After Apple unveiled its plans to add a controversial security update, many critics voiced opposition. Now it seems even Apple employees are standing against this feature and are showing their concern. A report by Reuters states that many Apple employees expressed worries about the technology being potentially misused. All of this raises questions about Apple’s commitment to privacy.
The Apple security feature in question scans user’s photos for CSAM (child sexual abuse material) content. Apple’s motive with this security feature was to help law enforcement catch predators. However, many of their own employees and organizations like the EFF and CDT have raised concerns. These organizations have even released an open letter of protest to Apple, demanding a plan suspension.
They fear that repressive governments could exploit the feature and look for other material for censorship or arrests. An Apple employee stated that past security changes have also prompted concern, but this time “the volume and duration of the new debate is surprising.” However, most of the criticism comes from employees outside of lead security and privacy roles. This is a notable shift from the company’s secretive nature around new products.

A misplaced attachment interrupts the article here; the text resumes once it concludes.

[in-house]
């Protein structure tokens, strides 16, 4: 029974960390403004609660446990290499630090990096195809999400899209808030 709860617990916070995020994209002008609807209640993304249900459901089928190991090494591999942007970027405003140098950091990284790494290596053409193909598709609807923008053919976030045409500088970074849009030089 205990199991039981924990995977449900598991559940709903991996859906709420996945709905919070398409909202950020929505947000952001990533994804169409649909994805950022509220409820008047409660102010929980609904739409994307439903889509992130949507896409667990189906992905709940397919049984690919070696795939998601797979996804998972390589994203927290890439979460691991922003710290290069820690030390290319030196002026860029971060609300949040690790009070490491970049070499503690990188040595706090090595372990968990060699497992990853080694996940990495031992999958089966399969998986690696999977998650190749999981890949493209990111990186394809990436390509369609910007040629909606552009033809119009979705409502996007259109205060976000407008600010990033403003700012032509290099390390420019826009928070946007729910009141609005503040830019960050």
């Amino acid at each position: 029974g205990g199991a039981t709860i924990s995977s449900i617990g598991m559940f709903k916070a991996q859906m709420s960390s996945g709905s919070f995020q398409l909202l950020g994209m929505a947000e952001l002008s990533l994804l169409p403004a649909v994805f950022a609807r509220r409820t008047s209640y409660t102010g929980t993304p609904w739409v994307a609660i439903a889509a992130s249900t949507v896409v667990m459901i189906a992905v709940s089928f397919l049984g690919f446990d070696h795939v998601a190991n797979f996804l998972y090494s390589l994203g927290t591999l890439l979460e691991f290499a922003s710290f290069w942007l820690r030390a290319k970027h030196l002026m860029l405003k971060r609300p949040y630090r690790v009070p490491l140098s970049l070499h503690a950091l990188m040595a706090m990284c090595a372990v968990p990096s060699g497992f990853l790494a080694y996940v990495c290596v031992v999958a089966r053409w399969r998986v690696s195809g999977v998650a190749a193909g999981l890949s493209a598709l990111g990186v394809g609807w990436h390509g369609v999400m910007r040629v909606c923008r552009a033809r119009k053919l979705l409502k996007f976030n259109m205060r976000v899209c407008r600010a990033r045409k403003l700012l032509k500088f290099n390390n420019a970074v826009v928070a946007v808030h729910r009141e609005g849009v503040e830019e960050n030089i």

Potential risks to Apple Security
Apple uses a self-learning AI called “NeuralHash” to identify images directly from the user’s phone. It introduces a backdoor that threatens the fundamental privacy protections for all users of Apple products. This could even provide a blueprint for breaking secure end-to-end encryption.
Back in 2016, Apple had refused the FBI’s request to make a backdoor into Apple products to monitor potential terrorists. The company has even stated that it will continue to refuse such demands in the future. But once the pandora’s box is open, there is no turning back. With this move, Apple is destroying its own security and history of well-marketed privacy decisions.
They have even dropped the plan to encrypt iCloud backups and agreed to China’s demands to store user data within the country. What happens when the markets such as China demand a backdoor into user’s systems. Legally speaking U.S. government can’t scan household equipment for contraband or make others do so. However, Apple is doing so voluntarily.